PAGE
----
Monday, 28 May 2012

Classroom Control and the Persistent Pathway to it

One of the key learnings from my current (and final) teaching placement has centred around classroom control. You don't have to be a long-term teacher to know that without control of your class, it is infinitely more difficult to teach. If you have control of your class then it is not only easier to teach, but you can engage in infinitely more teaching opportunities and activities which under less civil conditions would not be feasible or safe. However, the extent of control that each teacher deems necessary varies significantly. A very accurate post on the signs that you are losing control of your class can be found here. In short, it outlines the main warning signs as:
  • Lateness and slowness in settling down for the start of lessons  
  • Rudeness
  • Lowering achievement
  • Taking things to far
I would add a few more indicators to that list:
  • Calling out
  • Continuing to talk when you are clearly waiting for silence
Obviously, all of these things can happen on any one day from any few students and it does not necessarily mean that you have lost all control. However, if these were regular occurrences from a fair number of my students, I would begin to increase my focus on behaviour, either class-wide or in relation to particular students, until they improved.

Two teachers who I have witnessed on placement and volunteer rounds (one in a particularly rough area) had established brilliant classroom environments. There were clear classroom procedures, eg hands up, and in the morning there was 5-10 minutes of quiet reading prior to the first lesson's commencement. I find in particular that classrooms with this strict morning routine operate more calmly throughout the day than ones where the teacher needs to wait for children of various unpacking speeds to settle to then commence their first lesson. After all, the children who take longer while they are getting ready for the start of the day are missing out on their own free choice quiet reading time, which is something many students really enjoy, especially when they are allowed to read in pairs.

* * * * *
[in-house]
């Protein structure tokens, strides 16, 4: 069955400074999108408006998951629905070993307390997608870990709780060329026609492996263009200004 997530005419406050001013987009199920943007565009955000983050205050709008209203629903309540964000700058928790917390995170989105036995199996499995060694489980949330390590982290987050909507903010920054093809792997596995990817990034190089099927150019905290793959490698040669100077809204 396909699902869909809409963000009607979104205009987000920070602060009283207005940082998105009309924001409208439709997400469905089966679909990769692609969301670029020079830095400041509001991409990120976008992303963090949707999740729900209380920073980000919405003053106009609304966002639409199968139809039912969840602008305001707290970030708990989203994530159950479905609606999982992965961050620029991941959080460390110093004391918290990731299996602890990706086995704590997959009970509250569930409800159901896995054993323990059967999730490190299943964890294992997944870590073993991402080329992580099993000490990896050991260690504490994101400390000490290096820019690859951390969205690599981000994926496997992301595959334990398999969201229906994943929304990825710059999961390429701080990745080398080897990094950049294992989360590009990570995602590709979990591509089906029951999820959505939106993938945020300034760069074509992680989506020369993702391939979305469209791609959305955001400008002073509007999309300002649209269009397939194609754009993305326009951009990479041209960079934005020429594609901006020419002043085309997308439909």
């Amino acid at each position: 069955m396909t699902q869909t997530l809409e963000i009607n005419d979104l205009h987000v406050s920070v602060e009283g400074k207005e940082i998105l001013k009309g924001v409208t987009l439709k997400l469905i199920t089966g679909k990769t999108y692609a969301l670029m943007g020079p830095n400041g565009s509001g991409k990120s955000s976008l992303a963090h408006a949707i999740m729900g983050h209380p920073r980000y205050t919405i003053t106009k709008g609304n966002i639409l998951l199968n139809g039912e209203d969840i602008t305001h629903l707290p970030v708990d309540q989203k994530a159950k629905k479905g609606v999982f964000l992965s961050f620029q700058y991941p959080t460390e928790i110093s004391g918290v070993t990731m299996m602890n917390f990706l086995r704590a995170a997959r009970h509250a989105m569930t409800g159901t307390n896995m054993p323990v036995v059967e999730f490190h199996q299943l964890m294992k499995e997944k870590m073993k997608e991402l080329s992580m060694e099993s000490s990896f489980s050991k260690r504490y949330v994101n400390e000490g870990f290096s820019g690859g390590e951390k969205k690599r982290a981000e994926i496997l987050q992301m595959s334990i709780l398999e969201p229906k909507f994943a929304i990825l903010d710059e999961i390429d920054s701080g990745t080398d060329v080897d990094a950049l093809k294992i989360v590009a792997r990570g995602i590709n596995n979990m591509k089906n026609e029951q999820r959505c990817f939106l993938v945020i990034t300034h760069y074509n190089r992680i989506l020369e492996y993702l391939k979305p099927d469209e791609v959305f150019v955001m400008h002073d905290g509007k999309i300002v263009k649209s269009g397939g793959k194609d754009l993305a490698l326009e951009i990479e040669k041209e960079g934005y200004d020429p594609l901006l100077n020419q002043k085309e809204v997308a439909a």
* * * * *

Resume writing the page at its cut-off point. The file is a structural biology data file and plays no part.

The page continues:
When questioned on how they implemented such perfectly obeyed routines and rules, the common thread of both teachers was that they are very strict on behaviour throughout the first term of the school year. To put it bluntly, they hammered their classes until the behaviour was to the required standard. That meant picking on almost everything that was out of line, using their tone and stares to great effect, requiring pinpoint accurate margins, etc. Gradually, as the class met their standards, they could then loosen their grip and permit some more lightheartedness into their class.

In my experience, this method of initial strictness works much better than when teachers allow their expectations of the class to ebb and flow such that students become confused when their teacher expresses disappointment at behaviour that was for the whole of the previous week allowed to occur without any disapproving comment. Persistence and constancy, I think, are the keys to the control that you must have to be able to engage in a productive and enjoyable year of teaching.

Even if you are entering a class with this near perfect behaviour halfway through the year or as a student-teacher, you too need to enforce those standards to ensure students see you as someone with equally high expectations. Students will always adapt their behaviour and standards to the teacher and they can sense very innately those teachers who will allow certain things to slide and those who will not have a bar of it.

Positive reinforcement is also a major aspect of the well-functioning classrooms that I have witnessed. Even something as simple as stars and class claps works much, much better than negative deterrents like keeping kids in at recess. By the same token, saying "Well done! Very impressed by how quickly that table packed up!" instead of saying "Hurry up!" to the stragglers generally proves to be far more productive.

How do you establish and maintain control in your classroom?

No comments: